Over the past twenty years or so, history and historical fiction books have been used more and more as part of the school curriculum. In many of the books I’ve reviewed lately, I’ve noticed an abundance of features that are clearly intended to make the titles classroom-friendly. Bibliographies or “further reading” sections give teachers resources they can use to build an entire unit around a historical event. Glossaries define unfamiliar terms. And author’s notes provide additional information about a topic and, in the case of historical fiction, help to explain what parts of the book have been fictionalized.
Of course, there are definitely some budding history buffs who read historical books outside of school, and these resources can also help them to sink their teeth into a topic. But overall, it seems to me that features like this are designed to make it easier for teachers to use books in the classroom. Being unpublished myself, I don’t know whether authors write glossaries and author’s notes early in the process and submit them with the manuscript or if the publisher suggests them later, but all of these things are definitely something to consider as you write.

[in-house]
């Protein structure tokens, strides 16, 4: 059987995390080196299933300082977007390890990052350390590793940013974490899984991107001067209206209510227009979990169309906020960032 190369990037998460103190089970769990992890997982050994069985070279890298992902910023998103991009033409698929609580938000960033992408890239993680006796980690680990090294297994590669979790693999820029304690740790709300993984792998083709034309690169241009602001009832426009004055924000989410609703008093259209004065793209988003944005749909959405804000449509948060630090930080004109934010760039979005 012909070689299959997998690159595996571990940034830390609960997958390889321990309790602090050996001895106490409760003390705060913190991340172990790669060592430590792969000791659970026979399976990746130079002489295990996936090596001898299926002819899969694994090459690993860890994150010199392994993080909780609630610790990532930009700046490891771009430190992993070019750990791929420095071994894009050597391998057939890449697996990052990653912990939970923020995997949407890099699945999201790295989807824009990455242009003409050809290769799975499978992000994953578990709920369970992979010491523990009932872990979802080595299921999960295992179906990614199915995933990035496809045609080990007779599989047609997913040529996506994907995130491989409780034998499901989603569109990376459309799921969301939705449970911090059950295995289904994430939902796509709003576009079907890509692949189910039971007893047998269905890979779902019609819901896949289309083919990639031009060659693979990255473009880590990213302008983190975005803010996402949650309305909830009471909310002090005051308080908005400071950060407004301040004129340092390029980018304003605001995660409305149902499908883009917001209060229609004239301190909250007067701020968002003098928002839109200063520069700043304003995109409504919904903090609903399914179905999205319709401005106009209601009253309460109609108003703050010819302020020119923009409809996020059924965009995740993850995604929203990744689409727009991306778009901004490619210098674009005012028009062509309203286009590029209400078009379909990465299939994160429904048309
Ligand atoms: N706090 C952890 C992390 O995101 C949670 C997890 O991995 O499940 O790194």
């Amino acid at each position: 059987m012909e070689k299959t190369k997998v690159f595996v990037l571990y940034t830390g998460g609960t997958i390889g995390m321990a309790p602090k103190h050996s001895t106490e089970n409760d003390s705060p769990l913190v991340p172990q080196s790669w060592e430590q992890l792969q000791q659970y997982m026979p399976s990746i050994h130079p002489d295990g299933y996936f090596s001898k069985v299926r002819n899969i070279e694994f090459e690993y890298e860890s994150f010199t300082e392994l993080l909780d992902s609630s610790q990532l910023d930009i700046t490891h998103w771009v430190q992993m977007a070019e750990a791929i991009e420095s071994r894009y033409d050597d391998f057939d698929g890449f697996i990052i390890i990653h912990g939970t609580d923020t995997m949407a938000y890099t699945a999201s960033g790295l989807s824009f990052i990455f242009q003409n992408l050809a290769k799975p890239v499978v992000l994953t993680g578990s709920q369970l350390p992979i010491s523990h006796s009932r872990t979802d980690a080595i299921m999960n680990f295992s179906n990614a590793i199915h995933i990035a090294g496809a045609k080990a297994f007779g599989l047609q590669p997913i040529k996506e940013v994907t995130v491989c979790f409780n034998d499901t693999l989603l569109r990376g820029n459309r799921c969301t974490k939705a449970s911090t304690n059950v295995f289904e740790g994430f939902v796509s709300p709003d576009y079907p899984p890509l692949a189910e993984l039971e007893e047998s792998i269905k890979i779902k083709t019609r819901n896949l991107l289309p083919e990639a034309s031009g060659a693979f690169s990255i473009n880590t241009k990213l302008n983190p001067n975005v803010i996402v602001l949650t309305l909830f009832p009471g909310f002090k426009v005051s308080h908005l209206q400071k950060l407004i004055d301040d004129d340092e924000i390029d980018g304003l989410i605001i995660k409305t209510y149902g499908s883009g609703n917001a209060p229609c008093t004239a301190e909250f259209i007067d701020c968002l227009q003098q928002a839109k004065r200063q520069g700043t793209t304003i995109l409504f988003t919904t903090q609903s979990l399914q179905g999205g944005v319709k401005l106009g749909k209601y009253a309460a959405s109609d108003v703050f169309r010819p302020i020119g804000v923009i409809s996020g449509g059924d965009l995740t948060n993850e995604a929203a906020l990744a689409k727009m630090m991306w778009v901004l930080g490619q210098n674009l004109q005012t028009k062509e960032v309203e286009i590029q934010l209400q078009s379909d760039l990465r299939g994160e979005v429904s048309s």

So have you noticed any particular features in historical titles that seem engineered for use in the classroom? What do you think about them?
And if you’re a published author who has experience with glossaries, bibliographies, and the like, I’d love your input on when they become a part of the book!
Melissa L. is the YA Editorial Assistant for Wonders and Marvels. You can read more about her here: Editorial Staff.